Achieving this is hard. It's a skill that requires practice and you will relapse, frequently. True story: maybe a month or so after I'd sold the ASHES trilogy, my editor sent comments and questions about the first book. Now, we'd only spoken on the phone for about five minutes before this, so I didn't know him well and wasn't sure what to expect. His edit letter started out okay--I've got it somewhere but am too lazy to dig it out right now--and he said nice things about what an awesome book I'd written, what an awesome trilogy, that kind of thing. Some nice superlatives. So I was, you know, feeling the love.
But then I took a look at the actual letter-letter, the real nitty-gritty, the guts of thing: page after page after page of questions. Lots and lots of questions. Over eighty some-odd, as I recall. (And, mind you, we're not talking copy-edits either).
Well, the more I read, the more I could feel my mind unraveling, my ego shriveling, my hat size going back to normal and then shrinking to something closer to a thimble.
And then I felt like this:
Yes, like a small, emotionally-disturbed child. I don't think I was lying on the floor but pretty close. Then, as now, it was my very wise husband who stood over me as I puddled on the floor and said, "Dear, get a grip. He bought the book."
Oh. Hey. blink-blink, sniffle That's right--and, yes, I'll have that martini now, thanks.
Or, put another way, a pro writer-friend said, "Are you kidding? This is GREAT edit letter! Don't you realize how much he loves this book? Why would he waste his time otherwise?"
Oh. Hey. Yeah.
In retrospect, I understand that I had made one of the worst mistakes that a writer, or any creative type, can: I'd let my ego get in the way.
Now, I'm not talking about being grandiose. I'm not a pompous person by nature. In part, that's because I've spent a heck of a lot of time around doctors and, in particular, surgeons, who can be a snarky and competitive lot: true experts at the art of making sashimi of you, the sniveling excuse of an intern. Granted, many surgeons cultivate ego as a survival skill. Think about it. If you don't believe you're amazing beyond belief, why ever would you cut someone open and go mucking around in there? It took me years to understand this. (Another true story: we interns called this very ballsy vascular surgeon "God." It fit.)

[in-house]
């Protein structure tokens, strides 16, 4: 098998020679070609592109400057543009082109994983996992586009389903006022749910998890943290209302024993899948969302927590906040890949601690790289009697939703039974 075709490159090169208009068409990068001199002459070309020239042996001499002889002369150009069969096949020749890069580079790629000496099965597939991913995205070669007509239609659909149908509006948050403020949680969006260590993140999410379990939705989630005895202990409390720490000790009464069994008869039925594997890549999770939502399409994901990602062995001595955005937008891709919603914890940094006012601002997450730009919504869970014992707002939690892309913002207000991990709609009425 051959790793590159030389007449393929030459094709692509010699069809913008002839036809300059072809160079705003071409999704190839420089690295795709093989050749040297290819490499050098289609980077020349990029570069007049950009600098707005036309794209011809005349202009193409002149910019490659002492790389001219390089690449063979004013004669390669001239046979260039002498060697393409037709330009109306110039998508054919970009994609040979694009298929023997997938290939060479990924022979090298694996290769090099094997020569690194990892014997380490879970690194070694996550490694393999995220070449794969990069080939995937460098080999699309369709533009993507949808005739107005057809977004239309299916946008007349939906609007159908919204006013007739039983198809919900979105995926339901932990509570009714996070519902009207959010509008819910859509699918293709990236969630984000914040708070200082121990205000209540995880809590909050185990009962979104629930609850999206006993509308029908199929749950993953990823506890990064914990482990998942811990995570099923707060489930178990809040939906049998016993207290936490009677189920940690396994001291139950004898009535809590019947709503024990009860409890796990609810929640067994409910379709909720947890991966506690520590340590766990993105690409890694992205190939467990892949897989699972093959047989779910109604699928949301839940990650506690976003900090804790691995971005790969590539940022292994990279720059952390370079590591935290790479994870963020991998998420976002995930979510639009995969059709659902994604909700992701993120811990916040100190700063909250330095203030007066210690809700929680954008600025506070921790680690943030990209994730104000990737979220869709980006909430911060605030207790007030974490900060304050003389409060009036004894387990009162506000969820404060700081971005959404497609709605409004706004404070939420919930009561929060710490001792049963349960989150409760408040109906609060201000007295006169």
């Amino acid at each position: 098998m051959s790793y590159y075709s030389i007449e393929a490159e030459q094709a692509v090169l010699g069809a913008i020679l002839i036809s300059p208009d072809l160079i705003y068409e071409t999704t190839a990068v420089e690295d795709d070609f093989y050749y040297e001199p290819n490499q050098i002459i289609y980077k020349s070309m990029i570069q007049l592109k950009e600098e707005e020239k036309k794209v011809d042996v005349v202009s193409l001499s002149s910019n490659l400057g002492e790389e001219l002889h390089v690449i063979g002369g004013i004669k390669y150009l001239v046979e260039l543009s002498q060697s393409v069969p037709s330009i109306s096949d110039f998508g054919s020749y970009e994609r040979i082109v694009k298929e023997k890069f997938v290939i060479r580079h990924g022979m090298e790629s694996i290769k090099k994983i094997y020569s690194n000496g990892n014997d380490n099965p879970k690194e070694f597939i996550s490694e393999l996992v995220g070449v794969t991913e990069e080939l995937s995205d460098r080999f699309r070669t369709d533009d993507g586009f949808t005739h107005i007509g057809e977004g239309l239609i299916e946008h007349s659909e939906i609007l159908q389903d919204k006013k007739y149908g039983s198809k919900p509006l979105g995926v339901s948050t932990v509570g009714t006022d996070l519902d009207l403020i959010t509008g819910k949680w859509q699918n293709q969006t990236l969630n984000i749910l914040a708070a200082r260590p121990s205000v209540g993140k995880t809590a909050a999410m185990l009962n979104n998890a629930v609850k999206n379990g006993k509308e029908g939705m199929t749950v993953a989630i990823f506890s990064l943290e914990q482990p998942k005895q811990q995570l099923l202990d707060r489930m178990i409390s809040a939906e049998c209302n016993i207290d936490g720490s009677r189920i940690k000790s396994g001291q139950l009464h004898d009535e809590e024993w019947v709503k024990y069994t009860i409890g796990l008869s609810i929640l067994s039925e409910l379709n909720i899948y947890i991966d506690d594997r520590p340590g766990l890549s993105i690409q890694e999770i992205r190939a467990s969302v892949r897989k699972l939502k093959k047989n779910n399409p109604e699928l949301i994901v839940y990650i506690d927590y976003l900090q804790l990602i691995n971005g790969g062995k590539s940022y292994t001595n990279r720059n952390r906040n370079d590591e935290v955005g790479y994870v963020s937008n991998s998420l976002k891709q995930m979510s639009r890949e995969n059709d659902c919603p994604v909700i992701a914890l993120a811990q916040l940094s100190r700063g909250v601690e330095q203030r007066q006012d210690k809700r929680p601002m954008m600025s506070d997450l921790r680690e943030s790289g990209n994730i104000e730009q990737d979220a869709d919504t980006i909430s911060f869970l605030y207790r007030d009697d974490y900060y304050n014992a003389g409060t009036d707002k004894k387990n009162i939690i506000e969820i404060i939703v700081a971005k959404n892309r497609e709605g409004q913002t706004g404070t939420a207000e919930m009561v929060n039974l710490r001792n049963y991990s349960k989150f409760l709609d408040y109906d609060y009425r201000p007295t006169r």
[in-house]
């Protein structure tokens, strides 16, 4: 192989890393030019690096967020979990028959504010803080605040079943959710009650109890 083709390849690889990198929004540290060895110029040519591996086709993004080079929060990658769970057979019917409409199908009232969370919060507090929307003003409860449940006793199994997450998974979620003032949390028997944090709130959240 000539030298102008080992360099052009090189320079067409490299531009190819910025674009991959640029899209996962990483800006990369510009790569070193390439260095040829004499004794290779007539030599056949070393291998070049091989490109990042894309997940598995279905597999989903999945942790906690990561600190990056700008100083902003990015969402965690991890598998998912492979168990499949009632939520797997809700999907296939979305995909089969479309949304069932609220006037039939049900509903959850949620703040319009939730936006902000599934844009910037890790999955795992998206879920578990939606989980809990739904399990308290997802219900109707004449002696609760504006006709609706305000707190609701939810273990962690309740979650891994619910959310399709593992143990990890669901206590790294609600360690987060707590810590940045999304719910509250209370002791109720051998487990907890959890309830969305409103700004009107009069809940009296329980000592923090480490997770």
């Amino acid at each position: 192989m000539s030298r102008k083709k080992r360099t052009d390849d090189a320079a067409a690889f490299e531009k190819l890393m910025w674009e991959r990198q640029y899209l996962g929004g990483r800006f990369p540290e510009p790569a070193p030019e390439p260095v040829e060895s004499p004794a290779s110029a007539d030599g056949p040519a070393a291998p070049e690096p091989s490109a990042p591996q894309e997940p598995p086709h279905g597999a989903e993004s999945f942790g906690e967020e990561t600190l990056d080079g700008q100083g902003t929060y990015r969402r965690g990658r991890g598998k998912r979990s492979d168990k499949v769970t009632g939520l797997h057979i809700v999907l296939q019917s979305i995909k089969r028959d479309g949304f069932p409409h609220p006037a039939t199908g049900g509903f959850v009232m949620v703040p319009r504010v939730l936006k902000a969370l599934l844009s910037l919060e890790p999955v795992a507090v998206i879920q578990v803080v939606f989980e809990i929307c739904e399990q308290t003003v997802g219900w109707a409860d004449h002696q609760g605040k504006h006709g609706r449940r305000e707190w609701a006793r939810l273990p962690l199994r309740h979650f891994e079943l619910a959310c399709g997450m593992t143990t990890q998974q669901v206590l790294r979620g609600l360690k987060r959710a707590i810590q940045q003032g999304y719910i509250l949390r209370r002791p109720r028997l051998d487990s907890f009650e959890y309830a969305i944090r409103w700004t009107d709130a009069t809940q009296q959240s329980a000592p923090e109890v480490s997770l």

Am I excusing pomposity out of hand? No. But I do understand that ego has its place. As a writer, you must believe in your work.
But . . .
You are not perfect. You are not a god. Neither, for that matter, are editors or teachers or other writers. (What goes on in writing groups and classrooms and workshops is a post for another day. Talk about watching egos in action . . .) Yes, it takes guts to send your work out there for strangers to shred. There is nothing more soul-sucking than opening the mailbox to find another rejection. I am convinced that successful writers are masters of the arcane art of masochistic objectivism: the ability to read through a sound thumping of your work while doggedly searching for a gem or two--if you can only find it in all that blood.
I've had the very good fortune of having splendid editors and copy-editors who aren't afraid of using that flea comb to get rid of every nit. That doesn't mean that I don't lose patience or roll my eyes or scream at the monitor . . . but I scream at the monitor. Their job is not to make me feel better. Their job is to make the story better. If they can't turn out a quality product, they won't have a job.
So, learn to listen to critcism without bristling. Decide if and when what you're hearing is right or wrong, on the money or not--because just as they are your words, this is about you and your ego, too. That monster will get in the way and you will make mistakes. Trust me on this. But if you remember nothing else, remember this: crafting and presenting your story in the best possible way is your editor's and your publisher's top priority.
And it should be yours, too.